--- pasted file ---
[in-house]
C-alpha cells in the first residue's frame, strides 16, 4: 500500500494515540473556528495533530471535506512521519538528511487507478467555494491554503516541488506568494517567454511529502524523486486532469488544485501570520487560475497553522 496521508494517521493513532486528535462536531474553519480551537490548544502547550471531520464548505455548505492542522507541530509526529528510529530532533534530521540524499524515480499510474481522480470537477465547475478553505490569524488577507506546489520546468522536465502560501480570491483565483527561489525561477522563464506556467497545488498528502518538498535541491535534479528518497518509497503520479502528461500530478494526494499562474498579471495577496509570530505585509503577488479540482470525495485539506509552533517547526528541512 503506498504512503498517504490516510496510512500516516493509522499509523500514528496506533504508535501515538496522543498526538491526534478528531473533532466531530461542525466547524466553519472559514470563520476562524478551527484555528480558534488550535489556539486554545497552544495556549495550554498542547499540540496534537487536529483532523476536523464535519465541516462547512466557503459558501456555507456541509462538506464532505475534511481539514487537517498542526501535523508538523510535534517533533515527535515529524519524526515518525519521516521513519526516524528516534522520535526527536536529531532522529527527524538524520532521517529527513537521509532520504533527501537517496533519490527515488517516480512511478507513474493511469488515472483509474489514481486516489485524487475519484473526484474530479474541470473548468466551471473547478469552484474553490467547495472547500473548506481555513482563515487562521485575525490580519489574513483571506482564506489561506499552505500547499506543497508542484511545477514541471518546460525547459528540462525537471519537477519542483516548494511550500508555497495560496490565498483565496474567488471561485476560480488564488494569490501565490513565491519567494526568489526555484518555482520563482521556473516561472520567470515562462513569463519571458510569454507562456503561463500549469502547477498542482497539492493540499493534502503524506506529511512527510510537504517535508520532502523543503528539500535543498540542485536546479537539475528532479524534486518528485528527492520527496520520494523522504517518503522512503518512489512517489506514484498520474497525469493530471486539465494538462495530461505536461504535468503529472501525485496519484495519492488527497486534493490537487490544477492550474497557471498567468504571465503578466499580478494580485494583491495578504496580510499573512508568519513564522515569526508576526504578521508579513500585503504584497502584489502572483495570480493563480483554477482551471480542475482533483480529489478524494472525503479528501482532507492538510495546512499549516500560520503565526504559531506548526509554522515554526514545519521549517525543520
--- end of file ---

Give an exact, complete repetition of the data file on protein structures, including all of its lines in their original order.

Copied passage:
[in-house]
C-alpha cells in the first residue's frame, strides 16, 4: 500500500494515540473556528495533530471535506512521519538528511487507478467555494491554503516541488506568494517567454511529502524523486486532469488544485501570520487560475497553522 496521508494517521493513532486528535462536531474553519480551537490548544502547550471531520464548505455548505492542522507541530509526529528510529530532533534530521540524499524515480499510474481522480470537477465547475478553505490569524488577507506546489520546468522536465502560501480570491483565483527561489525561477522563464506556467497545488498528502518538498535541491535534479528518497518509497503520479502528461500530478494526494499562474498579471495577496509570530505585509503577488479540482470525495485539506509552533517547526528541512 503506498504512503498517504490516510496510512500516516493509522499509523500514528496506533504508535501515538496522543498526538491526534478528531473533532466531530461542525466547524466553519472559514470563520476562524478551527484555528480558534488550535489556539486554545497552544495556549495550554498542547499540540496534537487536529483532523476536523464535519465541516462547512466557503459558501456555507456541509462538506464532505475534511481539514487537517498542526501535523508538523510535534517533533515527535515529524519524526515518525519521516521513519526516524528516534522520535526527536536529531532522529527527524538524520532521517529527513537521509532520504533527501537517496533519490527515488517516480512511478507513474493511469488515472483509474489514481486516489485524487475519484473526484474530479474541470473548468466551471473547478469552484474553490467547495472547500473548506481555513482563515487562521485575525490580519489574513483571506482564506489561506499552505500547499506543497508542484511545477514541471518546460525547459528540462525537471519537477519542483516548494511550500508555497495560496490565498483565496474567488471561485476560480488564488494569490501565490513565491519567494526568489526555484518555482520563482521556473516561472520567470515562462513569463519571458510569454507562456503561463500549469502547477498542482497539492493540499493534502503524506506529511512527510510537504517535508520532502523543503528539500535543498540542485536546479537539475528532479524534486518528485528527492520527496520520494523522504517518503522512503518512489512517489506514484498520474497525469493530471486539465494538462495530461505536461504535468503529472501525485496519484495519492488527497486534493490537487490544477492550474497557471498567468504571465503578466499580478494580485494583491495578504496580510499573512508568519513564522515569526508576526504578521508579513500585503504584497502584489502572483495570480493563480483554477482551471480542475482533483480529489478524494472525503479528501482532507492538510495546512499549516500560520503565526504559531506548526509554522515554526514545519521549517525543520